Melville's Billy Budd: The Sailor's Innocence

- March 1999 -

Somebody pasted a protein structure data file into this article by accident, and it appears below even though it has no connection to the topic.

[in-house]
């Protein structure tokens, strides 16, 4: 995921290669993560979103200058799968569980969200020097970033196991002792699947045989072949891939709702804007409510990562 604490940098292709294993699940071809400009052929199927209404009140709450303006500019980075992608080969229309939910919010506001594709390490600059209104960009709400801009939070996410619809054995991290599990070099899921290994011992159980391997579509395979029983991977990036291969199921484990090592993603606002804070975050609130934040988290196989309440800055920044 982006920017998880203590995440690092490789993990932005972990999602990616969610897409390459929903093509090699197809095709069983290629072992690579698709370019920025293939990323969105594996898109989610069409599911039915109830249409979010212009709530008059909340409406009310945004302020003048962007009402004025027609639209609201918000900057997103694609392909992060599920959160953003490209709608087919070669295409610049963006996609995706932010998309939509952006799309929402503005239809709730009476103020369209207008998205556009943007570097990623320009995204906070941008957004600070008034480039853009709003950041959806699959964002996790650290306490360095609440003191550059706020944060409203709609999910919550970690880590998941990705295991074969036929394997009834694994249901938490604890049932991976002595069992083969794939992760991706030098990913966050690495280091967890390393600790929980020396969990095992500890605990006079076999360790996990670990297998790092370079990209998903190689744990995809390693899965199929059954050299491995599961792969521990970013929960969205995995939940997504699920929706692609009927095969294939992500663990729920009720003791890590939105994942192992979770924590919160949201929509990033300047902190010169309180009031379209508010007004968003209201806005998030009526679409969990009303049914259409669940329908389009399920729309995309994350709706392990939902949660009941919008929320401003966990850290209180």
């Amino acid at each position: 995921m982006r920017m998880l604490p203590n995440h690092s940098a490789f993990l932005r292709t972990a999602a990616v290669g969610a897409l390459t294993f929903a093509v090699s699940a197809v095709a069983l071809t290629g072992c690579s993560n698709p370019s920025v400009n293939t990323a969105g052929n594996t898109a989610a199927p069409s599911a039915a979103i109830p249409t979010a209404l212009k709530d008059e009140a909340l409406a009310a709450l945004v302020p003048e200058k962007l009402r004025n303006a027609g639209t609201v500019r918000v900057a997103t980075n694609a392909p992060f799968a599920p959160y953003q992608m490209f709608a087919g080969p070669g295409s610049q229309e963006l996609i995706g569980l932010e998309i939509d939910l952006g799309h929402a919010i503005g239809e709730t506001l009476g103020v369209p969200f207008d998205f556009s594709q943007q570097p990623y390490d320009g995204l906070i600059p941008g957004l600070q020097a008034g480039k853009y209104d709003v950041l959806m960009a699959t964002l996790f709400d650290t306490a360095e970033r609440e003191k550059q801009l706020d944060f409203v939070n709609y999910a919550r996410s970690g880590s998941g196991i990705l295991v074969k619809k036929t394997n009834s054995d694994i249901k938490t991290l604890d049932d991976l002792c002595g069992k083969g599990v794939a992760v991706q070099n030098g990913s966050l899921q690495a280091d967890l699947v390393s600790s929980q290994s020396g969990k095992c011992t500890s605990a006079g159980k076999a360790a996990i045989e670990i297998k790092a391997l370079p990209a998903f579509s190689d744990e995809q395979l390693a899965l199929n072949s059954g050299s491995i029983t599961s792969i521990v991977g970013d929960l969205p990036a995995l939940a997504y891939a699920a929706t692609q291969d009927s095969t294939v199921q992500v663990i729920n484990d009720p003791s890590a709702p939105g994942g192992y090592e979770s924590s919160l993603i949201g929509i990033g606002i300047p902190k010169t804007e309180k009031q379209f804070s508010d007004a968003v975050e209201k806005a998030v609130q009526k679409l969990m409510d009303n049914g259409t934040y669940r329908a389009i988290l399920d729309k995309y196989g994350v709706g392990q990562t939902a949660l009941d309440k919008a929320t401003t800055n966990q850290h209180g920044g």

I have just finished reading Melville's short novel, Billy Budd. Its main theme is innocence. If we look back, we can easily find hosts of noble writers and poets obsessed by the clash of innocence and corruption in man. Just a couple of names: J. J. Rousseau and William Blake. But the depressing dichotomy of child and adult has disappeared in Melville. There is neither the heart-rending regret for the loss of childhood nor that creeping sense of inferiority which is often felt as a result of an adult's stepping out of the enchanted realm of visions. No...Billy Budd is the perfect example of an innocent grown-up man. His view of the world is the view of a new Adam. His cheerfulness and expectations are those of a young boy not yet corrupted by experience. In spite of the novel's tragic end, I think Melville's is great philosophy. Though in a world of sharks, we should all acquire Billy's balance. Real happiness certainly lies in that.

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